Here’s a summary of the criteria for resolution.  Note that the Criteria was defined in cycles on target (or line pairs across a target).

 

Table 1: Summary of Johnson Criteria

Discrimination Level              Cycles on Target                         Description

Detection                                  1.0±0.25                                         Object is of military significance

Orientation                               1.4±0.35                                         Object aspect

Recognition                              4.0±0.8                                           Class of object (Jeep, tank, etc.)

Identification                           6.4±1.5                                           Member of class

 

Resolution Criteria for Optical Cameras

IP cameras use different criteria for detection, recognition and identification.  Instead of line pairs, we use the pixel count to measure resolution.  This provides a more defined way of determining what detail we can see.  The resolution of IP Cameras is defined by how many megapixels they provide (1.2 megapixels, 2.0 megapixels, etc.).  This is further defined by the horizontal and vertical pixel count (i.e. 1280 x 720, or 1920 x 1080, etc.).   We also use pixels /ft. (or pixels/m) rather than pixels on target to determine the resolution we need for specific applications.  In some cases, we convert the pixels on target to pixels /ft. for consistency.  This criterion is based on a much higher level of certainty of actually meeting the requirement.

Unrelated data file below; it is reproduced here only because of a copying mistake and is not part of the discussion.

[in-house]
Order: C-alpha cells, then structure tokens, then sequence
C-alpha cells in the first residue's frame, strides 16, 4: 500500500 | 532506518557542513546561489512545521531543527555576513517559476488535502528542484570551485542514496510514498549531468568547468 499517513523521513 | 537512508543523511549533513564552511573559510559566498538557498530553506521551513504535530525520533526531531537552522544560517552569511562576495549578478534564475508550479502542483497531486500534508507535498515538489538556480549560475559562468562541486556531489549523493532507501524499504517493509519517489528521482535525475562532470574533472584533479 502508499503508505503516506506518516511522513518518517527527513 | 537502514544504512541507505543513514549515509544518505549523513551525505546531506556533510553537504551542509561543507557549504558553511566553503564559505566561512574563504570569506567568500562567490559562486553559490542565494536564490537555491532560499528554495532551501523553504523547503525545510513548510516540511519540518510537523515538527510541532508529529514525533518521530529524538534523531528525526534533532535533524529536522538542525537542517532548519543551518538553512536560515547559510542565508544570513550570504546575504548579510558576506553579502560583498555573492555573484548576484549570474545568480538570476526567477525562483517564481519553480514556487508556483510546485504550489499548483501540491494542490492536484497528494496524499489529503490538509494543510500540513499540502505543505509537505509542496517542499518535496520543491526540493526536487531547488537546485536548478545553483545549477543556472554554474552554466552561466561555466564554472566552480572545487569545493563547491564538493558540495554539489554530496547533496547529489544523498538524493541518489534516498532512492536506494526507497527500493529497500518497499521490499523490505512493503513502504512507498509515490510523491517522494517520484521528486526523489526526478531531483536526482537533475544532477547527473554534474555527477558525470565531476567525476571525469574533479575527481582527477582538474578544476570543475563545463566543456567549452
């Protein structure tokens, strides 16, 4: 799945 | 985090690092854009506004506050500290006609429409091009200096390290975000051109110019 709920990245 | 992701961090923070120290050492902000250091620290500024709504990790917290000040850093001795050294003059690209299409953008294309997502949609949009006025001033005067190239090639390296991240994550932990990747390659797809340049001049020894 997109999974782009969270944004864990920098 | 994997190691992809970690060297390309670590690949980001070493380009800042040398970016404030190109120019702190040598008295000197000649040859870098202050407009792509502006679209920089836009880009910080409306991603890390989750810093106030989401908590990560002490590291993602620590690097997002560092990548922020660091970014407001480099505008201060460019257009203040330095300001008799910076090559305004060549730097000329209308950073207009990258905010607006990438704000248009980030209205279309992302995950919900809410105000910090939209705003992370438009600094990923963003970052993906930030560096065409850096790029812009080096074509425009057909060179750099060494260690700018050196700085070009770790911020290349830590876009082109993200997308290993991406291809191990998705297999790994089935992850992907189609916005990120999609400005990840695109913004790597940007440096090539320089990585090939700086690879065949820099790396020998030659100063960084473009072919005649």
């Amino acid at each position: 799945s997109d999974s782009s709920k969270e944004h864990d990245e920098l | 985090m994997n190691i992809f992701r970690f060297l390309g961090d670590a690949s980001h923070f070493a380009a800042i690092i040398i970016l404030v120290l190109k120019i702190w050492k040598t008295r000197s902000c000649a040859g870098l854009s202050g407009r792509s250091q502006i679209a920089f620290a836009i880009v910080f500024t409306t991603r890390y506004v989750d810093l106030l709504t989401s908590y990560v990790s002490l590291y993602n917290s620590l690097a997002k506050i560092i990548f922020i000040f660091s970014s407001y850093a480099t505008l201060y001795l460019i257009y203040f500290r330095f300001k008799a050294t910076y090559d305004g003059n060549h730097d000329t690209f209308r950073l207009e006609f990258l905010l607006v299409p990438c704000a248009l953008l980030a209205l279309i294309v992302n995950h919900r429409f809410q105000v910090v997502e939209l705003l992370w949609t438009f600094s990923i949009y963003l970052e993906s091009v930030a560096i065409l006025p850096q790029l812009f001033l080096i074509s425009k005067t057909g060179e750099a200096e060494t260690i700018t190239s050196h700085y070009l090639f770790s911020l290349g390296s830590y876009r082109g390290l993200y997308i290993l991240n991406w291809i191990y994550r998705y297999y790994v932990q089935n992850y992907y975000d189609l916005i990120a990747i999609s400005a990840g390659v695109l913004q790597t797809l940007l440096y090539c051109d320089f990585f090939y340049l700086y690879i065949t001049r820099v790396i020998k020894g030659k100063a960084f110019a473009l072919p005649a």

Here is a summary of the criteria, with a description of what we can discern at a certain resolution (defined in pixels/ft.).  These are estimates from various manufacturers, and documents published by Homeland Security.

 

Table 2: Summary of IP Camera resolution terms

 

Discrimination Level Pixels/ft. Description
Detection: 1.6 pixels/ft. Assumes that we require at least 9 pixels across a target, for example, a 5’ 7” person

 

Recognition 2.7 pixels/ft. This assumes we need at least 15 pixels across the target (that’s 5’ 7”), and allows us to determine if the target is a man or women (if they are wearing different clothes).

 

Identification 80 pixels/ft. Usually refers to being able to identify a person you know, and requires about 40 pixels across the face.

 

 

To learn more about how much resolution is required to identify an object using an optical IP camera take a look at our article, What IP Camera Resolution Do You Need?  To learn more about detection, recognition, identification (DRI) take a look at our article How Far Can We See with the PTZ IP Camera.

 

Summary

Thermal camera resolution is measured differently than Optical IP camera resolution.  They use different technology.  Thermal cameras are measured using line pairs and the DRI criteria, while optical cameras generally use pixels/ft. (or pixels/m).


If you need help in determining the best camera for your application, please contact us at 800-431-1658 (in the USA), or 914-944-3425 (everywhere else), or use our contact form.